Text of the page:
Janalyn Guo: It was for Tendar, a game now out from Tender Claws, and it was very fun. I think that everything they do is hilarious and thoughtful and pushing the limits of new media. Writing content for them is like stepping into a bizarre alternate reality, in the best of ways. There was always a question of what was possible in the world before writing in certain stage directions and props. You find yourself in virtual meetings with the programmers asking things like “If Guppy asks to see a chicken, can a chicken show up in its tank?” or “Will Guppy twirl first and then say its line?” It was fascinating to see the world of the game being built out, knowing that I had some small say in it. Writing is usually so solitary, so it’s refreshing to have an opportunity every so often to collaborate with other artists.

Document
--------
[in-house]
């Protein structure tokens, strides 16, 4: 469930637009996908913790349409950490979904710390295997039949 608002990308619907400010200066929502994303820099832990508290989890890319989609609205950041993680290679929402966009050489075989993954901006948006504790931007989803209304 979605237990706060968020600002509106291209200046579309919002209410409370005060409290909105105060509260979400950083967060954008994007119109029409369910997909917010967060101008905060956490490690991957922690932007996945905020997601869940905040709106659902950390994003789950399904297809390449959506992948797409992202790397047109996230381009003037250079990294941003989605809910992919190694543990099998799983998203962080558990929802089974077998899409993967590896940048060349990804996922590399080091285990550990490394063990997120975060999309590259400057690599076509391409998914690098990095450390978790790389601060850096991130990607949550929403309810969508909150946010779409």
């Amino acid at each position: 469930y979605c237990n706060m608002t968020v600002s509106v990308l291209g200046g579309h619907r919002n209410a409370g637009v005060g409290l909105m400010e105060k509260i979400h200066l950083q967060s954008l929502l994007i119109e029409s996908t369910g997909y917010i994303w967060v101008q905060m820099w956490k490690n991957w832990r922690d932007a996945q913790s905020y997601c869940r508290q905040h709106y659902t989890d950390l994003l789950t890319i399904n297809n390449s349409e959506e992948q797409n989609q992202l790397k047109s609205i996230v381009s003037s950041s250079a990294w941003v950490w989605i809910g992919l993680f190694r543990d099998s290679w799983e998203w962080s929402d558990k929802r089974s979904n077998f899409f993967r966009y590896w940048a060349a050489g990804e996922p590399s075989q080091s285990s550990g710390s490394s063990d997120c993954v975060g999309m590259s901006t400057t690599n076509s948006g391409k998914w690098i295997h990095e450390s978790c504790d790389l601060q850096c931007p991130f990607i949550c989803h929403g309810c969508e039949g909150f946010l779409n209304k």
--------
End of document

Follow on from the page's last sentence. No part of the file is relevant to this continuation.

JT: How else have you collaborated with other artists?
JG: When Samantha (one of the co-founders of Tender Claws) and I were both in the MFA program at Brown, we collaborated on a computer generated play that we called Telescope, Window, Tree where we fed a bunch of Samuel Beckett plays into a computer program that generated text for us (having fun with this programming language called RiTa). We debuted it at the &Now Conference in Buffalo with props and everything, performing whatever the program spat out (dialogue and stage directions) in front of a live audience. Every once in a while, we talk about reviving it.